In a reply to a post of mine, Jan Velterop of Springer writes, and I comment, I hope, constructively.
PMR: we clearly have a major problem in communicating our views here. Copyright is, by default, restrictive. If I have a film copyrighted by Disney I am restricted in what I can do with it. If I have a book by J K Rowling I am restricted as to what I can do with it. If this blog simply said “Copyright P. Murray-Rust” you would be restricted as to what you could do with it. By default the world assumes that IN THE ABSENCE OF ANY OTHER INFORMATION copyright on a scientific article restricts its use. There are recent cases where publishers have taken action against scientists who they believe have broken their copyright.
Scientists and other scholars are trained to observe and honour copyright. There are limits to what we can do with photocopying, multiple copies, etc. We can be audited. We normally have to ask permission.
So I cannot see how you can assert that a document carrying a copyright is not restricted.
Please also note that most scientists do not have the time to spend working their way through complex arguments on copyright. They simply note “this is copyright – I have no other information – therefore I cannot re-use it”.
It is, in fact, precisely because copyright is so ineffective at asserting the rights of the user that publishers have resorted to using licenses (such as CC or GPDL).
PMR: “Any copyright holder can attach an open access licence”. Exactly. What could be simpler? Yet Springer have failed to do so, and by failing to do so have implied that they do not regard the document as having the same level of open access that other publishers assert by attaching licences.
By default your articles are Open Access (rather than freely viewable) by reason of the complex structure of your web pages. The only argument I can make for the document being open access runs something like this (forgive me if I have missed some part of the trail):
- Springer have asserted on their publisher site that SOME (not all) of their articles have “full open access”. It goes on to list the conditions which, though not a licence, might be reasonably read as such. So far, so good. (I disagree with the NC phrase – below – but that is a separate argument at present). So with that caveat I would accept (reinforced by your statement on this blog) that Springer intends certain articles are “full open access”.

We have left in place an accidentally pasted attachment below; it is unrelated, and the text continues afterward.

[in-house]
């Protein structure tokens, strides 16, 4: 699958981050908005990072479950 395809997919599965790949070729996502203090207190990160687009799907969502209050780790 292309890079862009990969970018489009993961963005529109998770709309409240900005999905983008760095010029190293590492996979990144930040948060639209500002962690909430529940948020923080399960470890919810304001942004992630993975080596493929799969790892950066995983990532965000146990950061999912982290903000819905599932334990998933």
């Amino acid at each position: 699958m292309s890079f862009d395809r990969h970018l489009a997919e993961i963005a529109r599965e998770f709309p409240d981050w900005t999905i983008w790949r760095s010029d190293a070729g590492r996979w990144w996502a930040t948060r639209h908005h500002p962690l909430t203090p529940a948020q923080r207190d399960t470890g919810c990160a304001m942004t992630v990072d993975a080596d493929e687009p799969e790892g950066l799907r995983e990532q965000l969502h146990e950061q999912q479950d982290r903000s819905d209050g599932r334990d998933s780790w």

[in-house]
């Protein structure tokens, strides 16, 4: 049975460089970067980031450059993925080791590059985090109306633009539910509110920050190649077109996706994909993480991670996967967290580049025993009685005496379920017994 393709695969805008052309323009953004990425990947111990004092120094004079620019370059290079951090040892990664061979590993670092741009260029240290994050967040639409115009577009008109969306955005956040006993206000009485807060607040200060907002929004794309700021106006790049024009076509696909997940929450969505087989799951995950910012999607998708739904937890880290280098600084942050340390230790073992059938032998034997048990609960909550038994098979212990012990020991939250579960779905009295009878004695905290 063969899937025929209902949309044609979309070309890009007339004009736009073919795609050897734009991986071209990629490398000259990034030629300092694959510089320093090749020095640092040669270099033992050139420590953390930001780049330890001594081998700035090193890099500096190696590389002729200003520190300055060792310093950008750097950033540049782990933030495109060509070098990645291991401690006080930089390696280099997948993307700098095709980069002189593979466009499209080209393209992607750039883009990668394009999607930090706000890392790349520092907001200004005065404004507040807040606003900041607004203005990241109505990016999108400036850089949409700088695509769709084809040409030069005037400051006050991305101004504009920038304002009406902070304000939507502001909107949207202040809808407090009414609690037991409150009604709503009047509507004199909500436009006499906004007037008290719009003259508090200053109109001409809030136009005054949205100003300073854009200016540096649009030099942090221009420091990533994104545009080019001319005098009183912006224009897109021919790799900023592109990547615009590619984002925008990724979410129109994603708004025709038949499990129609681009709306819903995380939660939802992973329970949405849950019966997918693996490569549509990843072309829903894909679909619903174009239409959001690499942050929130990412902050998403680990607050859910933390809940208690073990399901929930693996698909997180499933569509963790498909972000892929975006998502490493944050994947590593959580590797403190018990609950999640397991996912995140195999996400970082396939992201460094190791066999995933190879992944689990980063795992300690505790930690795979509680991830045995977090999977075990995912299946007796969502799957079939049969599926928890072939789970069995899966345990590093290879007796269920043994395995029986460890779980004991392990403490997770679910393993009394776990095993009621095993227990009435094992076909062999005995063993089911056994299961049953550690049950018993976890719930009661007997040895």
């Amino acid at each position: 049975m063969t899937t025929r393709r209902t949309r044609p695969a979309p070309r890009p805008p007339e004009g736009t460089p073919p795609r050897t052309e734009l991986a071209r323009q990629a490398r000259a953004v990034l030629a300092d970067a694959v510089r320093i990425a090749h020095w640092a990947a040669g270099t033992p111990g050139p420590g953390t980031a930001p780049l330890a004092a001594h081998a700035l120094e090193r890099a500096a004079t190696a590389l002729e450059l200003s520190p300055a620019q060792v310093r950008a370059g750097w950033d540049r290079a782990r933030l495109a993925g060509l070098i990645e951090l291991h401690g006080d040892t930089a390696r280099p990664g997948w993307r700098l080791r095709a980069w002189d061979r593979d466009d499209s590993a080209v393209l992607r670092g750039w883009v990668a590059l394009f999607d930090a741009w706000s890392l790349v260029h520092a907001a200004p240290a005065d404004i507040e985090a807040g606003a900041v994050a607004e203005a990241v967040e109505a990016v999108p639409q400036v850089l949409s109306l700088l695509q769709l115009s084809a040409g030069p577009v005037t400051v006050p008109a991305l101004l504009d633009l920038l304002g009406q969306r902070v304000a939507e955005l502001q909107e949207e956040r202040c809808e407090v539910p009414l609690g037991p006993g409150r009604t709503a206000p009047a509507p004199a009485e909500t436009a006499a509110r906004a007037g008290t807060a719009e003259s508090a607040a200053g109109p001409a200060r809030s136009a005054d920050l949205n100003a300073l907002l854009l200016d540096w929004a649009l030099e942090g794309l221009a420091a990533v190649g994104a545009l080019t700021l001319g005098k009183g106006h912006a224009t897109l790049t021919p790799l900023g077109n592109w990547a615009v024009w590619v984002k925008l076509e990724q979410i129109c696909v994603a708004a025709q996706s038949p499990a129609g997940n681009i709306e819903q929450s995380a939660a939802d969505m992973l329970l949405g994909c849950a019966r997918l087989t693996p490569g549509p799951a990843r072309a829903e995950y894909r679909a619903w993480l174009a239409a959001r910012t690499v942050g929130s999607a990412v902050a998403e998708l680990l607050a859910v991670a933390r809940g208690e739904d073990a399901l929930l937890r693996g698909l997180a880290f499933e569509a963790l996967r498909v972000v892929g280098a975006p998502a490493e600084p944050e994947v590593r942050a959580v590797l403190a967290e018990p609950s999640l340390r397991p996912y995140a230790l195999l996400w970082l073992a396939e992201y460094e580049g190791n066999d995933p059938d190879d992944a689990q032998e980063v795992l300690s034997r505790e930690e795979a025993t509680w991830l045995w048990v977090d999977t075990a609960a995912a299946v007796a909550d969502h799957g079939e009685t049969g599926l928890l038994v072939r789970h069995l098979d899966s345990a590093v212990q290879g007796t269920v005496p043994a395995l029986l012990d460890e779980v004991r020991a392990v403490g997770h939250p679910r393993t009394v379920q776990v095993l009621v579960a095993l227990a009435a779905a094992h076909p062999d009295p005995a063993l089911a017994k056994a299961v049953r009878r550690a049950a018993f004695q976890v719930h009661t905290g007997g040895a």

- Any particle article – divorced from the web site environment – carries NO INDICATION of the fact that it is “full open access”. It carries the standard copyright applied to all other articles. So if I were shown two Springer articles – one closed access, one full open access – on someone’s web page or in a repository I would have NO idea what rights I had. By default I would assume none.
- A scientist visiting your site through a DOI (one of the most common ways) is presented with an abstract page which carries the following:
- A page about rights (all pertaining to the publisher)
- A option to pay for the article (which would presumably be enforceded)
- A small black icon called “Open Choice”. This icon gives no indication of its purpose and has no links. While Springer staff and regular vistors might know what “Open Choice” means, the average scientist has no clue. Given we already have “Online Open”, “Free Access”, “Author Choice” from other publishers, some of which are severaly restricted, the author cannot be blamed for regarding the article as closed or partially restricted access. There is no indication that the author has to refer publishers home page to find out what it means
PMR: I may come back to this later – it seems to be the only reason for preferring NC over BY. It only occurs in one statement – I am sure there was a good reason at the time but it hasn’t been seen as important by many other OA publishers.
PMR: The real point – and to me it seems obvious – is that copyright per se is inadequate to indiacte anything other than the denial of an unspecified set of rights. The simple way to tackle this is to add a licence. I do this for my software, PLoS/BMC and many others do it for their papers. If the licence is located IN THE ARTICLE there is no confusion. I see the paper, I know what the rules are. It takes 10 seconds.
I would have no problem with a “Springer Open Access Licence” – indeed I would encourage it. There are many organization-based licences in Open Source – Mozilla, Apache, Eclipse as well as the more widely used BSD, GPL, Artistic (which I use). SOAL would solve all the problems (assuming it read as your home page). I’d prefer CC-BY and I suspect the authors would as well. So the simple question is:
“Why doesn’t Springer simply adopt a CC license and add it to the text of its OA publications?” I cannot think of any reason.